The following is an excerpt from the keynote address by Justice Donald McLeod at the National Black Canadians summit held in Ottawa on the weekend:
I stand here not as a judge but as a man, a black man. I was not born Justice McLeod. I was born black. Please do not define me by my black robe but rather identify me by my lived experience. The robe I wear is a sign of great respect but my blackness is a window into my soul. I believe we must unshackle ourselves from individual accomplishments for they very rarely advance the whole. It should no longer be my idea, or my program. We should rid ourselves of what I think and what small groups of people believe
We can no longer afford delays and inactivity. It’s time to also believe in each other.Nous ne pouvons plus nous permettre des delais et de l’inactivité. Il est temps de croire aussi les uns aux autres.
No one will believe in us more than we believe in ourselves. The time is now I am suggesting to you that we have next. I am asking us to rid ourselves of unilateral accolades and inform our actions with a collective lens.
We need to speak the language of inclusion. We need to understand that in order for us to ensure that we give ourselves a fighting chance we have to get it right. We need to get it right. We must begin to be unified in our efforts and strategic in our output. Our reach must be from BC to Prince Edward Island and beyond. We must speak with an understanding that Nunavit is just as important as Regina. We must move from “I” to “We”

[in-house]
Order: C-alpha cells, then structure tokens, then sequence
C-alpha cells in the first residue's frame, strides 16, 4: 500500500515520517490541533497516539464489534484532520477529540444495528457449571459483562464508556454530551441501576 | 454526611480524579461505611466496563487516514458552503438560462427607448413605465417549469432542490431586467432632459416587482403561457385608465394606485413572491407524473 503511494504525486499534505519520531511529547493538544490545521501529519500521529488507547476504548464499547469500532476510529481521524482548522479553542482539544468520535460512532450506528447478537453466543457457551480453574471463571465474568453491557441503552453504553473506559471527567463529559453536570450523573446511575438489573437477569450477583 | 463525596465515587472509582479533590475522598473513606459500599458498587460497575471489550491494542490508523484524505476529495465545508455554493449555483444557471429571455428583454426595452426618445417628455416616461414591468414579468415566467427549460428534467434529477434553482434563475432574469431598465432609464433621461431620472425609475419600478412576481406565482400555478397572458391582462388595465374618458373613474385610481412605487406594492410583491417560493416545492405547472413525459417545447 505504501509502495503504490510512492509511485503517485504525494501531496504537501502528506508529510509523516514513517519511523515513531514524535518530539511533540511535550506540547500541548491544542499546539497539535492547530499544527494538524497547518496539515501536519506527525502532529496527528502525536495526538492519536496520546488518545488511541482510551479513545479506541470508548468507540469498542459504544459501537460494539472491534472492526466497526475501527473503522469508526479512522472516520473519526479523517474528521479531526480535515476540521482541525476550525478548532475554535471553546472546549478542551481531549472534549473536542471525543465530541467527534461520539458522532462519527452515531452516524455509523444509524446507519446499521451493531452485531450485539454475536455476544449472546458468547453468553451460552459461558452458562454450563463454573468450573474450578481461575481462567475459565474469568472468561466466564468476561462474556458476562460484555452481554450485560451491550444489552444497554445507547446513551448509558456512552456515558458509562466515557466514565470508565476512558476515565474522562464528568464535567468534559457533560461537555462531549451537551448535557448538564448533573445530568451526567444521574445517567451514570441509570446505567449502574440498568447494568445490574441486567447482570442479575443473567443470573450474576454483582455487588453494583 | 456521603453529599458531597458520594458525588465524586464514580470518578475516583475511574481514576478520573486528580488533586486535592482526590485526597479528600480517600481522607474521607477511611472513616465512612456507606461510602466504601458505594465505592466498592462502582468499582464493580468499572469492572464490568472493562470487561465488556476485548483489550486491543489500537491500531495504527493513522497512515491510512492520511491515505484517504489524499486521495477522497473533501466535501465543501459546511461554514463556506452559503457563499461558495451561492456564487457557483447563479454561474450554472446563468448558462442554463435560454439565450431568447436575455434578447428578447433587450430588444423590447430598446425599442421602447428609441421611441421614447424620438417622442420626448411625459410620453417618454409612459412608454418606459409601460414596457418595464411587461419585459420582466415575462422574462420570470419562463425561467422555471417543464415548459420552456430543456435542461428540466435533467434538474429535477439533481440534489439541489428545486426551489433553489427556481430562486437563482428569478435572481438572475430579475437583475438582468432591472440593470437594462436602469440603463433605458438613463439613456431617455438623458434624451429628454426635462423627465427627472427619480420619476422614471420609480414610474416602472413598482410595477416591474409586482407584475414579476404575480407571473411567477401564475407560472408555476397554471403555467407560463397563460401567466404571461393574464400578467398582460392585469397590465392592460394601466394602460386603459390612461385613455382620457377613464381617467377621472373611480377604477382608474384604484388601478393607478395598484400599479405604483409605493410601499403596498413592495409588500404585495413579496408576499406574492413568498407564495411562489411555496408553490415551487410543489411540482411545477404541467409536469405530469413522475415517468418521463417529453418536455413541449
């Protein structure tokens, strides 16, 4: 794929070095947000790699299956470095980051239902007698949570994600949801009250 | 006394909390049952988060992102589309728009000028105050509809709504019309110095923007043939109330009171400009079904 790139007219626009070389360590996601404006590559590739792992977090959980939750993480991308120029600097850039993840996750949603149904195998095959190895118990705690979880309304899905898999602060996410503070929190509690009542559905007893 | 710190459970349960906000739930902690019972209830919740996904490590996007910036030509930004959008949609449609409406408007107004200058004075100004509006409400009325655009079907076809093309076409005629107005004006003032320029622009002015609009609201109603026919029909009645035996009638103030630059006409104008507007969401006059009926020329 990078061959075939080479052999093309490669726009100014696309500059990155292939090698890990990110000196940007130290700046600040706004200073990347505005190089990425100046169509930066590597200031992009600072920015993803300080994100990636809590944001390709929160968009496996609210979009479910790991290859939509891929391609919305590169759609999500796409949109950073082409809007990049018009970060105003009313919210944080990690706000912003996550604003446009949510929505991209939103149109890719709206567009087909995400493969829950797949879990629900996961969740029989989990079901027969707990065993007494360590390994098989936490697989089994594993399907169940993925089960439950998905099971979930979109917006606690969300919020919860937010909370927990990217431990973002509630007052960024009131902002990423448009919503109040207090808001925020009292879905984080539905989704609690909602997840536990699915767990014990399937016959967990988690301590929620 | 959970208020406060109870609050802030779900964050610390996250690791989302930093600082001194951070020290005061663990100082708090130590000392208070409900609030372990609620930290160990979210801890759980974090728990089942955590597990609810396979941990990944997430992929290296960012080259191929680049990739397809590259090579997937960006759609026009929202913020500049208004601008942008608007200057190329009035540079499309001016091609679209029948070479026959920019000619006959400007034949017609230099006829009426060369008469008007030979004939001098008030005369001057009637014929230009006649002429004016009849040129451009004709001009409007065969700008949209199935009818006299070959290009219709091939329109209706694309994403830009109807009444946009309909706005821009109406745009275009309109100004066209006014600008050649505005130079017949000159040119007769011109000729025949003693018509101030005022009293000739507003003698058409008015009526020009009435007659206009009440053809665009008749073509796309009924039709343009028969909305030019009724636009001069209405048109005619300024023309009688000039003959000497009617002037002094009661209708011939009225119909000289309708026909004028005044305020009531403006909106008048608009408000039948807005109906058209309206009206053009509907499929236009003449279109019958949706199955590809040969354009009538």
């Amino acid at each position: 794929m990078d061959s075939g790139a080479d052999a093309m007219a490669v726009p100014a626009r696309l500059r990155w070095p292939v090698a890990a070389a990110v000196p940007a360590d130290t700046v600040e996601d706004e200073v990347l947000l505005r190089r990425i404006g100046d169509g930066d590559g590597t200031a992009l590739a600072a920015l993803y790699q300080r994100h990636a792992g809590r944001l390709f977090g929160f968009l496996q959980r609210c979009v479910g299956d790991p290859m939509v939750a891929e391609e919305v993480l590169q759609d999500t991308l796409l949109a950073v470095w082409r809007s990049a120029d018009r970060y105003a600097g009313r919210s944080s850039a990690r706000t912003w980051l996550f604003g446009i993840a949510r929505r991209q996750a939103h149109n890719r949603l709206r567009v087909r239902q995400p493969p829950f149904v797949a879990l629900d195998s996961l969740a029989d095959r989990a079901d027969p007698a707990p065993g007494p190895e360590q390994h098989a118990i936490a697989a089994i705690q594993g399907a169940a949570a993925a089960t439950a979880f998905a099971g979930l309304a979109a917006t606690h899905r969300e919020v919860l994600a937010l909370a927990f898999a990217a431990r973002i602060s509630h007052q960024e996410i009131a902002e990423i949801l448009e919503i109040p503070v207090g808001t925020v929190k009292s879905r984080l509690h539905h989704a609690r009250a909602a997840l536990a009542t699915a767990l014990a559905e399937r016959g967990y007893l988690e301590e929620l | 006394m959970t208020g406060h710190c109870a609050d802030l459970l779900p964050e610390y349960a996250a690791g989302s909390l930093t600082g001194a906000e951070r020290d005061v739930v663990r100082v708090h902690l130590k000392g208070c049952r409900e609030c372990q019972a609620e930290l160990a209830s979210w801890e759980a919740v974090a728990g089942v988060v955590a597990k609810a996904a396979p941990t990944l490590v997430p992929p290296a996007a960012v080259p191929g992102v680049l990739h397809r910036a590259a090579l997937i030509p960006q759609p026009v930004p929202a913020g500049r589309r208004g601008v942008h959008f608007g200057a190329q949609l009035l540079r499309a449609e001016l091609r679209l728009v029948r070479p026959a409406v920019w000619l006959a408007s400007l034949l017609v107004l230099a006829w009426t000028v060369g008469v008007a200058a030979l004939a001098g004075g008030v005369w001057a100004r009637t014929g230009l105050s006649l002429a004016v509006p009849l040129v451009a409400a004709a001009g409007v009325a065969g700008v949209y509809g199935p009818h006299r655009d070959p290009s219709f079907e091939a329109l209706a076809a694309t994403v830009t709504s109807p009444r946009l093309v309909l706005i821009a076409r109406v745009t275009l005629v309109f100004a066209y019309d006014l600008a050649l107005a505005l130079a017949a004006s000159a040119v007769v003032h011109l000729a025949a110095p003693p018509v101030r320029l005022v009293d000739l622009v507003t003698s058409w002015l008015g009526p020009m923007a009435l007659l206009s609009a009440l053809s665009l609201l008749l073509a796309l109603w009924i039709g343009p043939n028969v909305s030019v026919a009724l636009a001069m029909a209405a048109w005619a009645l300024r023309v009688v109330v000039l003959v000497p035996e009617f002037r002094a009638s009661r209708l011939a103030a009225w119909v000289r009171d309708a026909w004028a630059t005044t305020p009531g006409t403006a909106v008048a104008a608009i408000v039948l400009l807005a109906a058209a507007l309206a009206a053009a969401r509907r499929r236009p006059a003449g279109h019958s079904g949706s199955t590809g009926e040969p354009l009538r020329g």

We must begin to learn from those who define us. Why? Because in our struggles others unite us – perhaps unwittingly – but we are given profound group dynamics when things are difficult
- A recent study suggests that in Halifax black people are four times more likely to be stopped;
- We are over represented in correctional institutions;
- We are underrepresented in university class rooms and higher paying jobs;
- We are overrepresented in dropout rates and suspensions from school classrooms;
- We are they that feel the effects of post traumatic disorder and increased mental health engagement;
- AND THE LIST GOES ON AND ON AND ON.
If that is the narrative when we are in circumstances of adversity, then I am suggesting that we should stand together at all times. This alignment will shift the paradigm and elevate THE TALKING POINTS.
When I was in my early teens I attended a summer program for young black urban kids. I was taught – Our strength is in our blackness.
Quand j’étais au début de mon adolescence, j’ai assisté à un programme d’été pour les jeunes enfants urbains noirs j’ai été enseigné-notre force est dans notre noirceur.
IF WE ARE GROUPED TOGETHER BECAUSE OF OUR BLACKNESS, IF WE ARE JUDGED BECAUSE OF OUR COLOUR, IF OUR STORY BEGINS WITH OUR CONDITION AS A REUSLT OF OUR BLACKNESS, THEN I SUGGEST THAT AS A COMMUNITY WE LET THIS COUNTRY KNOW THAT IF WE ARE BOUND, THEN LET THAT PERCIEVED WEAKNESS BECOME OUR ACTUAL STRENGTH.